Now, he’s diving back into their shared history headlong, curating a show for Sotheby’s gallery space S|2, promoted as the “Unauthorized Retrospective.” Featuring some works from Lazarides‘ personal collection, the show opens today and gathers 70 pieces, from the beginning of the street artist’s career in Bristol in the mid-1990s, to 2009—the year after he and Lazarides went their separate ways.
Several of the works on display have never been shown in public before: a stencil version of the Kissing Coppers (originally bought on Ebay for £2,000), a portrait of a famished boy with a Burger King crown (Burger King), and a picture of HRH the Queen as a monkey (Monkey Queen, 2003), among others. Other highlights include Avon & Somerset (2000-2001), the canvas version of a stencil campaign prompted by the police’s search for the street artist.
The show is testament to the radical changes undergone by street art over the last two decades. As Lazarides reminds prospective buyers in the exhibition catalogue, Banksy initially sought anonymity to escape the police. Now, street artists have become part of the art world in a way which would have seemed unthinkable less than ten years ago—despite Banksy himself remaining an elusive figure.
The show will no doubt pull in crowds: the artist’s solo exhibition at the Bristol Museum in 2009 attracted tens of thousands of visitors. Even his more modest first, secondary market show at Andipa Gallery in 2009 saw record attendance: 25,000 people visited the gallery during its three week run.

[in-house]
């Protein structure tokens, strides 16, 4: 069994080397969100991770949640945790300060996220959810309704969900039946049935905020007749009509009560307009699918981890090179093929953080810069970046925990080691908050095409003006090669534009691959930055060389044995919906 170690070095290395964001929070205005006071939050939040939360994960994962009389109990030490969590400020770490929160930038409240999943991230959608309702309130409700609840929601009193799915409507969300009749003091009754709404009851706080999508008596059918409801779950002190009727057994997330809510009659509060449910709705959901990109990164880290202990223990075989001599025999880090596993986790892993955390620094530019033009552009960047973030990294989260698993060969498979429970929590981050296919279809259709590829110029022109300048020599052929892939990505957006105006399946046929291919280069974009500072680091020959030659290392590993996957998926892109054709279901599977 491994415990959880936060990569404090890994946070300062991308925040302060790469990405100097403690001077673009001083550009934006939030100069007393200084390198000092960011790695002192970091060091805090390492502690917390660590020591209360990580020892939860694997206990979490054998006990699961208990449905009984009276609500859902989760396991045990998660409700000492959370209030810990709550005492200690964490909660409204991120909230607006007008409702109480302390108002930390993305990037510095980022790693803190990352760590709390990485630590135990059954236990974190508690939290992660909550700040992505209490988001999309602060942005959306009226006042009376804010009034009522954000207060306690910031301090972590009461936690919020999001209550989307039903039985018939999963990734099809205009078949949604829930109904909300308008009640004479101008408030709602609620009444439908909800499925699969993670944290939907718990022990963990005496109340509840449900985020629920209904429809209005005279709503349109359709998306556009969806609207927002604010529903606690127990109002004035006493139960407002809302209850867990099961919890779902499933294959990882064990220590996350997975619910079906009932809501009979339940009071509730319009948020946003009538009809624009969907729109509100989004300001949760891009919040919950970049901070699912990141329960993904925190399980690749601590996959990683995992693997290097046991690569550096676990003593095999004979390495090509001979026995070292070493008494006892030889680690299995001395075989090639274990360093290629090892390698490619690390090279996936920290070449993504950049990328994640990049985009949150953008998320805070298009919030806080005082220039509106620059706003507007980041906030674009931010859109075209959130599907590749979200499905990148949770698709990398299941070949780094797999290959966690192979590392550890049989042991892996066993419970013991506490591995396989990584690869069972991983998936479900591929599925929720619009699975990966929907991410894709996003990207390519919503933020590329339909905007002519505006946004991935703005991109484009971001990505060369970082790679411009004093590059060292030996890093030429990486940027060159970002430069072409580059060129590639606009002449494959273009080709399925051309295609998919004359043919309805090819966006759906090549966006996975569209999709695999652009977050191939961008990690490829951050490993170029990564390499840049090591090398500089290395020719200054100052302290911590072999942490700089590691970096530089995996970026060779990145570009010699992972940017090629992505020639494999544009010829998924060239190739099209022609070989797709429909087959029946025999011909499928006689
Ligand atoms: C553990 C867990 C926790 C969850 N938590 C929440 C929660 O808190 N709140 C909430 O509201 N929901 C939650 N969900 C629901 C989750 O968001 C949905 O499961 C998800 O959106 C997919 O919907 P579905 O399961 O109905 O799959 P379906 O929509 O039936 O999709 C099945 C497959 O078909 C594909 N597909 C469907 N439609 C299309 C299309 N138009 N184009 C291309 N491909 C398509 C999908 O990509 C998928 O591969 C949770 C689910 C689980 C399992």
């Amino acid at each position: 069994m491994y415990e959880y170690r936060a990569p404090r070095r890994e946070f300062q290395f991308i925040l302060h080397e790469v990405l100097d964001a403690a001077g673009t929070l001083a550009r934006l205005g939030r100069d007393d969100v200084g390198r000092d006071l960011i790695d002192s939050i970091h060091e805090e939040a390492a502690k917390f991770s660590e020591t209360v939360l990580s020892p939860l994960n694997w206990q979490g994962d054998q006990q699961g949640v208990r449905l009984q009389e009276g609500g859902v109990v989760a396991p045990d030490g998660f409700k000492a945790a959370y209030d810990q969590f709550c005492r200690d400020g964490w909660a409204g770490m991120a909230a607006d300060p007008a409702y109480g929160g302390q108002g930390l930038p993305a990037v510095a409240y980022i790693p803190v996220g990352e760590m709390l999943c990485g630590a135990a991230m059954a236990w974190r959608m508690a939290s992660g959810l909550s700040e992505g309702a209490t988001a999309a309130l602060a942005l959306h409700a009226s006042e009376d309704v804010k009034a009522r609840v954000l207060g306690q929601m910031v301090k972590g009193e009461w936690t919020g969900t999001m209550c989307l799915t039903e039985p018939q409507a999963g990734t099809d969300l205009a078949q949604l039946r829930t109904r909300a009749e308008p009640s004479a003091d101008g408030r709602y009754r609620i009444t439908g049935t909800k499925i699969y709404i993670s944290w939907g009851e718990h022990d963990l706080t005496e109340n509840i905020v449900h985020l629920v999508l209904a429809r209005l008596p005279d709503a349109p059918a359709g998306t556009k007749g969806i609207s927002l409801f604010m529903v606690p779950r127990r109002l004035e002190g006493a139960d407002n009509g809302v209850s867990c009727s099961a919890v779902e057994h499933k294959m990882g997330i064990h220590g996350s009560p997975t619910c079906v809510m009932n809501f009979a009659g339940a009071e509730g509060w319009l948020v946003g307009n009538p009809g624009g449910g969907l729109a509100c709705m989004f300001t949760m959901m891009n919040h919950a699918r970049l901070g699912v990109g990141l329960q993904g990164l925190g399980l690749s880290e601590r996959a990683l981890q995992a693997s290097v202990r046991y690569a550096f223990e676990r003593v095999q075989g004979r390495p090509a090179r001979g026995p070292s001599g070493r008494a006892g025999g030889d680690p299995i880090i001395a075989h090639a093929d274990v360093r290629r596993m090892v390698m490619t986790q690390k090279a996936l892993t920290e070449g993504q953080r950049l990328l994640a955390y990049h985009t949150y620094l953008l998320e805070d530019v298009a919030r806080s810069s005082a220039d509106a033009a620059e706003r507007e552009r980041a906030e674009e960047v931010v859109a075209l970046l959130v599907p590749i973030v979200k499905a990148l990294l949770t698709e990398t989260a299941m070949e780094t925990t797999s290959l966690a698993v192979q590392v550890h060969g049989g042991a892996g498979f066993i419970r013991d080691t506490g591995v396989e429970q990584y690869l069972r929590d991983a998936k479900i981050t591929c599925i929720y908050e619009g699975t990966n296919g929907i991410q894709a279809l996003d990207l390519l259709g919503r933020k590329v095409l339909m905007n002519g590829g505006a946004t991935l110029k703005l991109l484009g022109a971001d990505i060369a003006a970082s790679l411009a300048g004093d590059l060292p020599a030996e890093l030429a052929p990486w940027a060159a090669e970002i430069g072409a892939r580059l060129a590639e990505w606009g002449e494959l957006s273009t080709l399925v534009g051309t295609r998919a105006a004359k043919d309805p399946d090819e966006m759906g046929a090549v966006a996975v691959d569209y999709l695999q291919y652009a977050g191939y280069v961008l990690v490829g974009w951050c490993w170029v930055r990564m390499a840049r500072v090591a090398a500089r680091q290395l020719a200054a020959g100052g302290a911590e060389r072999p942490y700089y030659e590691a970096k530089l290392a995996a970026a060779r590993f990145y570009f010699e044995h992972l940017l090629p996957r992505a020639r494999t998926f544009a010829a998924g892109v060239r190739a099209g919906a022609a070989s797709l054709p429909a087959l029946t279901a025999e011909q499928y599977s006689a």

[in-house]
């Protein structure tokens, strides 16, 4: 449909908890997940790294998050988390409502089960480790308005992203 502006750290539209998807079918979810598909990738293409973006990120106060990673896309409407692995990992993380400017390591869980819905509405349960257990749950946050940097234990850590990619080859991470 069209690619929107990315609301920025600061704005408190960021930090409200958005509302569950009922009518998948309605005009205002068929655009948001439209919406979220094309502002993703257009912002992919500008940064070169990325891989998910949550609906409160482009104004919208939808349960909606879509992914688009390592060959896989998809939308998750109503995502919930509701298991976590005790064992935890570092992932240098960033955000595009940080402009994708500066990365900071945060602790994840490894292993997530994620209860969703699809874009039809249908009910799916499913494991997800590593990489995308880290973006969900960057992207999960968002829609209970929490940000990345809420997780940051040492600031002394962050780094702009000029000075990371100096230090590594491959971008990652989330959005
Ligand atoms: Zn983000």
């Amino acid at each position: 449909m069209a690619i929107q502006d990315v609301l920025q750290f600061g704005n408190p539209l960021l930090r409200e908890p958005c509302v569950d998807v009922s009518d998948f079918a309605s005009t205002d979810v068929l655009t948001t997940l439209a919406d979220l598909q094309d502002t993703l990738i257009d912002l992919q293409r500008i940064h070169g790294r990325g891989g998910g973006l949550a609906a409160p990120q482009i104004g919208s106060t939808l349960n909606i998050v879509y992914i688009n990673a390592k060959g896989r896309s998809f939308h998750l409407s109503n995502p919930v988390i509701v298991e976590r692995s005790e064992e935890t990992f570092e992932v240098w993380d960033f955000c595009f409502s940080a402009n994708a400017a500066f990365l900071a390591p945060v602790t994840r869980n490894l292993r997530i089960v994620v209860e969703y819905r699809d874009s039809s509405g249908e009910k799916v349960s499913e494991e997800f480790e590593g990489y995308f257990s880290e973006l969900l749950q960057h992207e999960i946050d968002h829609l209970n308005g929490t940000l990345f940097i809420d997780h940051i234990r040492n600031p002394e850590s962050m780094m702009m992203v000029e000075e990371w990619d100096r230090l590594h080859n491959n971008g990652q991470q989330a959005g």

Collectors are also likely to make the trip. The Banksy market has steadily recovered since its vertiginous dip after the 2008 crash and is on an upward trend. According to artnet Analytics, the artist’s average sale value at auction was $159,248 in 2013, not too far off its peak of $198,364 in 2008. Prices for the pieces on display at S|2 range from £4,000 ($6,700) to over £500,000 ($837,394). All are to be sold privately.
Banksy himself has made clear what he thinks of the market frenzy that has surrounded most of his career. In 2007, when his work first fetched six figures at auction, he published on his website a picture of people bidding for a text piece which said: “I can’t believe you morons actually buy this shit.” A sepia screenprint version of the piece is to be included in the show.Follow artnet News on Facebook.